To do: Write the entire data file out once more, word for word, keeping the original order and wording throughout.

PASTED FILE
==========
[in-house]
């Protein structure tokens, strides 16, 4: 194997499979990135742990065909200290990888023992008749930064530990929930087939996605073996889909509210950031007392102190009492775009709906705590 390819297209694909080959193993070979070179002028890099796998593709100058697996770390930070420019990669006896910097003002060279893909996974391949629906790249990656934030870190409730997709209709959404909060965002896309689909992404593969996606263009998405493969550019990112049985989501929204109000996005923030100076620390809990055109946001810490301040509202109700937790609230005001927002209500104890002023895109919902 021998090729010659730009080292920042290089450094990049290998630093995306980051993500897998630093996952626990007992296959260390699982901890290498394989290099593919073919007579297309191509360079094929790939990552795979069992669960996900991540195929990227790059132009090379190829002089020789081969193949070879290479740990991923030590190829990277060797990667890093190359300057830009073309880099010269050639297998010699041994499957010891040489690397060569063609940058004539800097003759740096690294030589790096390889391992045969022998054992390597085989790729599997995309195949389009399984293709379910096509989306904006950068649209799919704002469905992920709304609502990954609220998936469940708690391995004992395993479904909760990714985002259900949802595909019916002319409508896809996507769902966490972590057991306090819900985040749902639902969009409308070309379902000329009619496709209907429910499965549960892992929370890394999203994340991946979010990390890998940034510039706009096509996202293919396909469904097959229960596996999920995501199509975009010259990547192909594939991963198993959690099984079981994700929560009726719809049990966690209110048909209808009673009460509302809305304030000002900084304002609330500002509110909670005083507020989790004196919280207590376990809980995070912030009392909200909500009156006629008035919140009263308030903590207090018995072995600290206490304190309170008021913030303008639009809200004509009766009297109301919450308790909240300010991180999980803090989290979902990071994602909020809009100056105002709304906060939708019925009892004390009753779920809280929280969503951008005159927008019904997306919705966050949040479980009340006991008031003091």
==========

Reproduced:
[in-house]
């Protein structure tokens, strides 16, 4: 194997499979990135742990065909200290990888023992008749930064530990929930087939996605073996889909509210950031007392102190009492775009709906705590 390819297209694909080959193993070979070179002028890099796998593709100058697996770390930070420019990669006896910097003002060279893909996974391949629906790249990656934030870190409730997709209709959404909060965002896309689909992404593969996606263009998405493969550019990112049985989501929204109000996005923030100076620390809990055109946001810490301040509202109700937790609230005001927002209500104890002023895109919902 021998090729010659730009080292920042290089450094990049290998630093995306980051993500897998630093996952626990007992296959260390699982901890290498394989290099593919073919007579297309191509360079094929790939990552795979069992669960996900991540195929990227790059132009090379190829002089020789081969193949070879290479740990991923030590190829990277060797990667890093190359300057830009073309880099010269050639297998010699041994499957010891040489690397060569063609940058004539800097003759740096690294030589790096390889391992045969022998054992390597085989790729599997995309195949389009399984293709379910096509989306904006950068649209799919704002469905992920709304609502990954609220998936469940708690391995004992395993479904909760990714985002259900949802595909019916002319409508896809996507769902966490972590057991306090819900985040749902639902969009409308070309379902000329009619496709209907429910499965549960892992929370890394999203994340991946979010990390890998940034510039706009096509996202293919396909469904097959229960596996999920995501199509975009010259990547192909594939991963198993959690099984079981994700929560009726719809049990966690209110048909209808009673009460509302809305304030000002900084304002609330500002509110909670005083507020989790004196919280207590376990809980995070912030009392909200909500009156006629008035919140009263308030903590207090018995072995600290206490304190309170008021913030303008639009809200004509009766009297109301919450308790909240300010991180999980803090989290979902990071994602909020809009100056105002709304906060939708019925009892004390009753779920809280929280969503951008005159927008019904997306919705966050949040479980009340006991008031003091």